The established theory of how Ice Age peoples first reached the present-day United States is now challenged by an unprecedented study that concludes that entry route was “biologically unviable.” The North American ice-free corridor, thought to have been used by the first colonizers, only became biologically viable 12,600 years ago — after they would have arrived. Researchers suggest a Pacific coast was the entry route.
Science writer tapped the expertise of SMU biomechanics expert Peter Weyand for an article in Scientific American examining the potential for humans to continue improving strength and speed beyond what has already been achieved.
Science writer Matthew Futterman tapped the expertise of SMU biomechanics expert Peter Weyand for an article about the world's fastest-ever human, Usain Bolt. Reporting in The Wall Street Journal, Futterman quotes Weyand for his expertise on the mechanics of Usain Bolt's unusual speed. The article "The Science Behind Sprinter Usain Bolt’s Speed," published July 28, 2016.
Independent science journalist Sarah Puschmann covered the research of SMU Earth Sciences Professor Louis L. Jacobs in a post on her blog "Armored Dinosaur May Have Relied Most on Sense of Smell." A professor in Dedman College's Roy M. Huffington Department of Earth Sciences, Jacobs is co-author of a new analysis of the Cretaceous Period dinosaur Pawpawsaurus based on the first CT scans ever taken of the dinosaur’s skull.
The work of SMU biomechanics researcher Peter G. Weyand is featured in the August 2016 issue of the science news magazine Scientific American. Science writer and associate editor Dina Fine Maron reports on Weyand's leading-edge research about the key to human speed for sprinters in the article "The Secret to Human Speed" and the video report "How Elite Sprinters Run So Fast."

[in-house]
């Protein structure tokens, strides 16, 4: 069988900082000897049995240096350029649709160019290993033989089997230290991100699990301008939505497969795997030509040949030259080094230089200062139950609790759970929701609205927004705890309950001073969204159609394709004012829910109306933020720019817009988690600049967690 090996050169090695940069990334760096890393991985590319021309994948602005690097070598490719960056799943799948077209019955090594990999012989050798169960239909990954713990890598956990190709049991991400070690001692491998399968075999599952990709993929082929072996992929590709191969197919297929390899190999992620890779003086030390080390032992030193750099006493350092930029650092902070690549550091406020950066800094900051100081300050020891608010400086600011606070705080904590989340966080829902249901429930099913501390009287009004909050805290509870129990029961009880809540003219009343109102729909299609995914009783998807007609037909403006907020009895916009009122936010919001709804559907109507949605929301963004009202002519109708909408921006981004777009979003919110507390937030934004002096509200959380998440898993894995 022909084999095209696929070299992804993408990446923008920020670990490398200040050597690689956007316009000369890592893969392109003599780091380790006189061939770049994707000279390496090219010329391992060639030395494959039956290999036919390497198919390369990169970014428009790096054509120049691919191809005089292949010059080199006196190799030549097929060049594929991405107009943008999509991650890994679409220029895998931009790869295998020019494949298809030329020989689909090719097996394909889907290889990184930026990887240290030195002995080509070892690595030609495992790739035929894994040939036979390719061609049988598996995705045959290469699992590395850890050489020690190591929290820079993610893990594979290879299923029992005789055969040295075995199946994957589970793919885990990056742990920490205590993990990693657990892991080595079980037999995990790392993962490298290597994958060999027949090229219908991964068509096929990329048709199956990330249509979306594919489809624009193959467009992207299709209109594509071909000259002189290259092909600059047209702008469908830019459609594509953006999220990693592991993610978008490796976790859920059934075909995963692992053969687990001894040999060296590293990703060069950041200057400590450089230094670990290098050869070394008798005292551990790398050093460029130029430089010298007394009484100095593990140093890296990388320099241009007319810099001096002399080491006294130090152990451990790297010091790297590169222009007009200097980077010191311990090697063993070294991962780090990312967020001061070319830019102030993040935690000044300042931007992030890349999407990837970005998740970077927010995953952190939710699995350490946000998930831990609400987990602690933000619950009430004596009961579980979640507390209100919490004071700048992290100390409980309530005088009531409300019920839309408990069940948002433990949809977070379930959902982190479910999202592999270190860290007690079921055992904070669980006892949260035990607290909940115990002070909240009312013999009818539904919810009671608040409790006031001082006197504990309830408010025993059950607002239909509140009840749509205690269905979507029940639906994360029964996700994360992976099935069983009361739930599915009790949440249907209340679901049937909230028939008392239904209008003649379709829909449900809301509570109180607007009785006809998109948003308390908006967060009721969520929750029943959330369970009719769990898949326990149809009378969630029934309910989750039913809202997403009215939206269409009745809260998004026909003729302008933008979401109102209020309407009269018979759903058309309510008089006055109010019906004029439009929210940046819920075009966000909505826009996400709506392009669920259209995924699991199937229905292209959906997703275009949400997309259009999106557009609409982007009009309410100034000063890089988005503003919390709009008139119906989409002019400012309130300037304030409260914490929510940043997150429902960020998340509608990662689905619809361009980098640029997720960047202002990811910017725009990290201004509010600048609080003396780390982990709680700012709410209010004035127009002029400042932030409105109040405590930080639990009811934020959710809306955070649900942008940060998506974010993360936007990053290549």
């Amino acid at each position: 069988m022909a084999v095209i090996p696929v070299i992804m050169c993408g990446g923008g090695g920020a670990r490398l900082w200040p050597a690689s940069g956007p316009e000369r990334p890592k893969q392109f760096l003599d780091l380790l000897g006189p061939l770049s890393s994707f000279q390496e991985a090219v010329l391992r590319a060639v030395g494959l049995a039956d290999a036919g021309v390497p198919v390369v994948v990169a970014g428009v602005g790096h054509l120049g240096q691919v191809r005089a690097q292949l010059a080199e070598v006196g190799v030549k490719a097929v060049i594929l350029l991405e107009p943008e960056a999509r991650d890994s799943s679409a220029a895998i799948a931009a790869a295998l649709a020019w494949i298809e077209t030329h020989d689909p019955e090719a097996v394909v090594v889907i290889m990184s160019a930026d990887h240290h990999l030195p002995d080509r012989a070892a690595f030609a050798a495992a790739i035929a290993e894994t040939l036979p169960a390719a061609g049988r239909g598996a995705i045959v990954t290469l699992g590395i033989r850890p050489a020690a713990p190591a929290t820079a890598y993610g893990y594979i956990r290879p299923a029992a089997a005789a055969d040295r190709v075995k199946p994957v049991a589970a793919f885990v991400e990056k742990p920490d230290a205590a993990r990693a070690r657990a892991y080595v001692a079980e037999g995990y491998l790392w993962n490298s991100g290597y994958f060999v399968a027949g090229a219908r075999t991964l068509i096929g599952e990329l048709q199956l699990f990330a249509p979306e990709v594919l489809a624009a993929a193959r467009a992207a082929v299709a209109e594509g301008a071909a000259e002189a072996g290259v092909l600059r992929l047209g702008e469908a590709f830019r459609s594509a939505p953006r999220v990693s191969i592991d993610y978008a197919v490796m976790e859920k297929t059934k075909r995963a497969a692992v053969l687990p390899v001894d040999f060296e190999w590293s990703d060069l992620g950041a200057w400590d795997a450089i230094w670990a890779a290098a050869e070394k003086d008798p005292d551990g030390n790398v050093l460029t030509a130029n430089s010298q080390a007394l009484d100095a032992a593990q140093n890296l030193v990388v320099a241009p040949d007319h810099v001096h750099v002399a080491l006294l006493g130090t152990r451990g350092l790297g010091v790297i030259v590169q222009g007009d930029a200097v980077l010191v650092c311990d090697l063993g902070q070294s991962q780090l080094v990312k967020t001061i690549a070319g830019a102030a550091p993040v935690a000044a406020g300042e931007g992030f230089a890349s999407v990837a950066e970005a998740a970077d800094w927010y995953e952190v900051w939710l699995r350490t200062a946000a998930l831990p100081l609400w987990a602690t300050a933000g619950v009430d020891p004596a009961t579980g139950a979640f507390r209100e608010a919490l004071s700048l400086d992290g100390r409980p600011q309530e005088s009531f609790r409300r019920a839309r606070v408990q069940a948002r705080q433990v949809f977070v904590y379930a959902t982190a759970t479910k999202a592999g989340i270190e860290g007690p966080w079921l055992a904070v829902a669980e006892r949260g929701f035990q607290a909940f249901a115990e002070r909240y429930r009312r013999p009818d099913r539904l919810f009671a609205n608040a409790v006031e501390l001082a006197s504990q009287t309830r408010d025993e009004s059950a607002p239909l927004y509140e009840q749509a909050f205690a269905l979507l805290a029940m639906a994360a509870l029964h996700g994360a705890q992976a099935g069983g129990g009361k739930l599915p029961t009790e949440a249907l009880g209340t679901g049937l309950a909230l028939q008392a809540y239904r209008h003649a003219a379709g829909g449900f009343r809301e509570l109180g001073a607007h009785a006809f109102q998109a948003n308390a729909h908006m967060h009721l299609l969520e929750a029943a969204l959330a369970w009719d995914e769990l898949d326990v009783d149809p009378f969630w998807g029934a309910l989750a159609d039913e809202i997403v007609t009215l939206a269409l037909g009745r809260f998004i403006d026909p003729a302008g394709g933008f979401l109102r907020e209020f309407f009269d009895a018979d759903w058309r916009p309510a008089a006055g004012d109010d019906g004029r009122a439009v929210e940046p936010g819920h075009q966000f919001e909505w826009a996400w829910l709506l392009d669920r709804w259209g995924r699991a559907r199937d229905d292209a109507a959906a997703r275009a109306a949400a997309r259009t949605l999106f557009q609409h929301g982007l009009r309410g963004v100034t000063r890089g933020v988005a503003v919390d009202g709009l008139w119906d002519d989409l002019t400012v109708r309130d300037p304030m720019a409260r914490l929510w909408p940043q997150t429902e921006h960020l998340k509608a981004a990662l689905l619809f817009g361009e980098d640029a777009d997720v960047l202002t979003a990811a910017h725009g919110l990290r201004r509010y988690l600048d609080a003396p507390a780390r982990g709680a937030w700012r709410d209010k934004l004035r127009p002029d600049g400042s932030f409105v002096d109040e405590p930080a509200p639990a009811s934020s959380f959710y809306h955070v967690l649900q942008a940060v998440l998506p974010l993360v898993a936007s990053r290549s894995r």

The Dallas Morning News: Scientists offer explanation on how oil and gas activity triggers North Texas earthquakes
In an article contributed to The Dallas Morning News, science journalist Anna Kuchment covered the research of SMU seismologists on a possible explanation for the spate of earthquakes in North Texas in recent years. The study, Ellenburger wastewater injection and seismicity in North Texas, posted online July 17 in the peer-reviewed journal Physics of the Earth and Planetary Interiors. It is the first scientific work to offer an explanation for the Dallas and Irving quakes, Kuchment notes in her article, "Scientists offer possible explanation for how oil and gas activity may have triggered Dallas earthquakes."
The Texas Tribune journalist Jim Malewitz covered the research of SMU geophysicists Zhong Lu, professor, Shuler-Foscue Chair, and Jin-Woo Kim research scientist, both in the Roy M. Huffington Department of Earth Sciences at SMU. Malewitz's article, "Sinkhole Warnings Don't Faze West Texas," published July 12, 2016.
KERA public radio news covered the research of SMU geophysicists Zhong Lu, professor, Shuler-Foscue Chair, and Jin-Woo Kim research scientist, both in the Roy M. Huffington Department of Earth Sciences at SMU. KERA's article, "Near Wink, Texas, The Sink Holes Are Getting Bigger And Bigger," published June 28, 2016.
"There's no relationship between dinosaurs and armadillos, which are mammals, but it is interesting that something that looked like an armadillo was here in Texas 100 million years before highways." — Jacobs